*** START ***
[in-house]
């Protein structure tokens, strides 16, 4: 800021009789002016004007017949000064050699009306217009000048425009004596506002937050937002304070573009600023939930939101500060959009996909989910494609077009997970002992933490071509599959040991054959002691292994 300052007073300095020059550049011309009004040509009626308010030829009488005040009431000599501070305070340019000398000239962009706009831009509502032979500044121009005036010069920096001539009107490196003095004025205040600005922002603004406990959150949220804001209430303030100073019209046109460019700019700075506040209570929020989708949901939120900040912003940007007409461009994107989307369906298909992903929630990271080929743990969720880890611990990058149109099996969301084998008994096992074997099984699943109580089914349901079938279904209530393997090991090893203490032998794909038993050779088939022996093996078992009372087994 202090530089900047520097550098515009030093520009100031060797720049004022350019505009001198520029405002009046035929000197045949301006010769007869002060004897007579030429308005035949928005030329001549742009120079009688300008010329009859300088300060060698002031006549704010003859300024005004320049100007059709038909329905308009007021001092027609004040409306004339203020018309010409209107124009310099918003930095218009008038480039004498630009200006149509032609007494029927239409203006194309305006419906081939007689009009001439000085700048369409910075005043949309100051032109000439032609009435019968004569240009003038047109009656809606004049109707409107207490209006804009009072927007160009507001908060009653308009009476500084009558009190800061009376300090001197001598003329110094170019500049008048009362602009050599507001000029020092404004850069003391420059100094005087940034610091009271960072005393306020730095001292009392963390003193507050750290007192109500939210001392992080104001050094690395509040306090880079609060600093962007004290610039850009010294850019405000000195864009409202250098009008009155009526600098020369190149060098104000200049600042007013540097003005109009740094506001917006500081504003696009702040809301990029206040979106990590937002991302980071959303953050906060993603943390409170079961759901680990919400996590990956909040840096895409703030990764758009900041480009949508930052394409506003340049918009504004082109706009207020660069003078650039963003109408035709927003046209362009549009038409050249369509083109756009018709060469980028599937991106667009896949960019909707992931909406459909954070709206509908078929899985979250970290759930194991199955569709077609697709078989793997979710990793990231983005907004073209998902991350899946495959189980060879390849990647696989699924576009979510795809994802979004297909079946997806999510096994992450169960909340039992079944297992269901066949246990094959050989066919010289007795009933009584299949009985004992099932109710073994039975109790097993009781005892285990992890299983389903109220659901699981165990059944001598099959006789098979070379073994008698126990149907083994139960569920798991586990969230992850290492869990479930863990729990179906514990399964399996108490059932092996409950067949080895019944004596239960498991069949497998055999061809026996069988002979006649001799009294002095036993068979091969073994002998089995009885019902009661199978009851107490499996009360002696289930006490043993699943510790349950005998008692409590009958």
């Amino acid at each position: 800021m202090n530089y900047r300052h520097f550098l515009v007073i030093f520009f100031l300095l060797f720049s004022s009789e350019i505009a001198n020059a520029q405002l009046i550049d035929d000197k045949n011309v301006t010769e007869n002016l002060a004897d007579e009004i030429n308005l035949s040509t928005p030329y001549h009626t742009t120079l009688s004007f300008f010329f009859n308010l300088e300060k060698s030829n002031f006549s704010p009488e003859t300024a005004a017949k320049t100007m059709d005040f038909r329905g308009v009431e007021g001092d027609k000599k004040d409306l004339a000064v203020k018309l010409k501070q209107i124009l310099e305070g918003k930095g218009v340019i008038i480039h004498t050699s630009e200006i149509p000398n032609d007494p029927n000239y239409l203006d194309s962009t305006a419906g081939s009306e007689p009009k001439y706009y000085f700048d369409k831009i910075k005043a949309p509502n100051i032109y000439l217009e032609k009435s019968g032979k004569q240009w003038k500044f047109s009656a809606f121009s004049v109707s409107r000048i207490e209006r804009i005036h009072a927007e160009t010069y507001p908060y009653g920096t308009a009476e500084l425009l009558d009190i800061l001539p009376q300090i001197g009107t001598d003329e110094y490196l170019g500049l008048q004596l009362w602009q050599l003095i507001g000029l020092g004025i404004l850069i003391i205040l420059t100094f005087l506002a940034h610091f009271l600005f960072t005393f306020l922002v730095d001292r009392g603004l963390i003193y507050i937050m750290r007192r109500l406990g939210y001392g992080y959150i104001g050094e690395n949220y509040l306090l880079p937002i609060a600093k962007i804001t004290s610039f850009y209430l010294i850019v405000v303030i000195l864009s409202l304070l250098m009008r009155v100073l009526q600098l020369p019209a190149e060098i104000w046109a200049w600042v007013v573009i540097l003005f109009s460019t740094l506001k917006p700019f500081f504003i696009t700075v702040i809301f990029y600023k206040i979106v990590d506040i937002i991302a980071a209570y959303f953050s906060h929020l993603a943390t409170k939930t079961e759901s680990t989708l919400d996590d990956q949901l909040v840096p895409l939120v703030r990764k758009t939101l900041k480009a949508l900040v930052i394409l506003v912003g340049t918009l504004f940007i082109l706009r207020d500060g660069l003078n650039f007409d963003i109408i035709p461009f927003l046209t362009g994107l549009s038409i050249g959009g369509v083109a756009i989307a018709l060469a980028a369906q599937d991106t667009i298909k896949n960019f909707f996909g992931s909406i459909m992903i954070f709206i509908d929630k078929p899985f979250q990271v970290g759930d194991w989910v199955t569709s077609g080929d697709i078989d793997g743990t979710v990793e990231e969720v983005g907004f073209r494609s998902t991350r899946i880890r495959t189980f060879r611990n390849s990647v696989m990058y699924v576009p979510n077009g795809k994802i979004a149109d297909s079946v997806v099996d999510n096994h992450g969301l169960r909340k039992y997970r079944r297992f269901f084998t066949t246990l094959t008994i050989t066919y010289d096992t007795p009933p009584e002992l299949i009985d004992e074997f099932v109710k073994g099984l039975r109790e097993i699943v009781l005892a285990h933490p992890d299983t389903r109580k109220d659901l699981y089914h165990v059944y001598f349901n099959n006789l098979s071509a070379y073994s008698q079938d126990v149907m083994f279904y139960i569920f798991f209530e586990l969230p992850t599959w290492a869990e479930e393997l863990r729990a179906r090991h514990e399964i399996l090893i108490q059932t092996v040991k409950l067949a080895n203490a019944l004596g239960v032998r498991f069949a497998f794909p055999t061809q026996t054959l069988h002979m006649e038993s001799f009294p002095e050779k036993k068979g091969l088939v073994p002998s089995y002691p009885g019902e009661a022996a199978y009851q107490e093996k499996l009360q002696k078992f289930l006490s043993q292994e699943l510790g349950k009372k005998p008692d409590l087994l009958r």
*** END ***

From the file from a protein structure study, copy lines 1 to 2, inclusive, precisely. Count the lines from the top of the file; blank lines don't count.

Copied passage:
[in-house]
């Protein structure tokens, strides 16, 4: 800021009789002016004007017949000064050699009306217009000048425009004596506002937050937002304070573009600023939930939101500060959009996909989910494609077009997970002992933490071509599959040991054959002691292994 300052007073300095020059550049011309009004040509009626308010030829009488005040009431000599501070305070340019000398000239962009706009831009509502032979500044121009005036010069920096001539009107490196003095004025205040600005922002603004406990959150949220804001209430303030100073019209046109460019700019700075506040209570929020989708949901939120900040912003940007007409461009994107989307369906298909992903929630990271080929743990969720880890611990990058149109099996969301084998008994096992074997099984699943109580089914349901079938279904209530393997090991090893203490032998794909038993050779088939022996093996078992009372087994 202090530089900047520097550098515009030093520009100031060797720049004022350019505009001198520029405002009046035929000197045949301006010769007869002060004897007579030429308005035949928005030329001549742009120079009688300008010329009859300088300060060698002031006549704010003859300024005004320049100007059709038909329905308009007021001092027609004040409306004339203020018309010409209107124009310099918003930095218009008038480039004498630009200006149509032609007494029927239409203006194309305006419906081939007689009009001439000085700048369409910075005043949309100051032109000439032609009435019968004569240009003038047109009656809606004049109707409107207490209006804009009072927007160009507001908060009653308009009476500084009558009190800061009376300090001197001598003329110094170019500049008048009362602009050599507001000029020092404004850069003391420059100094005087940034610091009271960072005393306020730095001292009392963390003193507050750290007192109500939210001392992080104001050094690395509040306090880079609060600093962007004290610039850009010294850019405000000195864009409202250098009008009155009526600098020369190149060098104000200049600042007013540097003005109009740094506001917006500081504003696009702040809301990029206040979106990590937002991302980071959303953050906060993603943390409170079961759901680990919400996590990956909040840096895409703030990764758009900041480009949508930052394409506003340049918009504004082109706009207020660069003078650039963003109408035709927003046209362009549009038409050249369509083109756009018709060469980028599937991106667009896949960019909707992931909406459909954070709206509908078929899985979250970290759930194991199955569709077609697709078989793997979710990793990231983005907004073209998902991350899946495959189980060879390849990647696989699924576009979510795809994802979004297909079946997806999510096994992450169960909340039992079944297992269901066949246990094959050989066919010289007795009933009584299949009985004992099932109710073994039975109790097993009781005892285990992890299983389903109220659901699981165990059944001598099959006789098979070379073994008698126990149907083994139960569920798991586990969230992850290492869990479930863990729990179906514990399964399996108490059932092996409950067949080895019944004596239960498991069949497998055999061809026996069988002979006649001799009294002095036993068979091969073994002998089995009885019902009661199978009851107490499996009360002696289930006490043993699943510790349950005998008692409590009958």